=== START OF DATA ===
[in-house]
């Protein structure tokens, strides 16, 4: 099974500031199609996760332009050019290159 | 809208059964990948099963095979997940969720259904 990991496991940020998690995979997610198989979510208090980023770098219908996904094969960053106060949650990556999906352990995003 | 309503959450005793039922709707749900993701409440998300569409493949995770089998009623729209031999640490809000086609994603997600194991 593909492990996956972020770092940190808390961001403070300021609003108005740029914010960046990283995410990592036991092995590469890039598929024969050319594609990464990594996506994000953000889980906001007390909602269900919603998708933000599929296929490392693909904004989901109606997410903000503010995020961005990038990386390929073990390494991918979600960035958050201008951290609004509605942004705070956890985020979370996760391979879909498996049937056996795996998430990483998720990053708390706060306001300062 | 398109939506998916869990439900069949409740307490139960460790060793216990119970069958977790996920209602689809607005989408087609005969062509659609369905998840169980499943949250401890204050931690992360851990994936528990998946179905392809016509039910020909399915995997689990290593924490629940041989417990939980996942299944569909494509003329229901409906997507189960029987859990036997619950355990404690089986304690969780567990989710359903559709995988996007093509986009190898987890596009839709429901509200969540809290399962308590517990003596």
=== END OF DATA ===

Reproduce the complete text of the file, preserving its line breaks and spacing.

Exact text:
[in-house]
């Protein structure tokens, strides 16, 4: 099974500031199609996760332009050019290159 | 809208059964990948099963095979997940969720259904 990991496991940020998690995979997610198989979510208090980023770098219908996904094969960053106060949650990556999906352990995003 | 309503959450005793039922709707749900993701409440998300569409493949995770089998009623729209031999640490809000086609994603997600194991 593909492990996956972020770092940190808390961001403070300021609003108005740029914010960046990283995410990592036991092995590469890039598929024969050319594609990464990594996506994000953000889980906001007390909602269900919603998708933000599929296929490392693909904004989901109606997410903000503010995020961005990038990386390929073990390494991918979600960035958050201008951290609004509605942004705070956890985020979370996760391979879909498996049937056996795996998430990483998720990053708390706060306001300062 | 398109939506998916869990439900069949409740307490139960460790060793216990119970069958977790996920209602689809607005989408087609005969062509659609369905998840169980499943949250401890204050931690992360851990994936528990998946179905392809016509039910020909399915995997689990290593924490629940041989417990939980996942299944569909494509003329229901409906997507189960029987859990036997619950355990404690089986304690969780567990989710359903559709995988996007093509986009190898987890596009839709429901509200969540809290399962308590517990003596």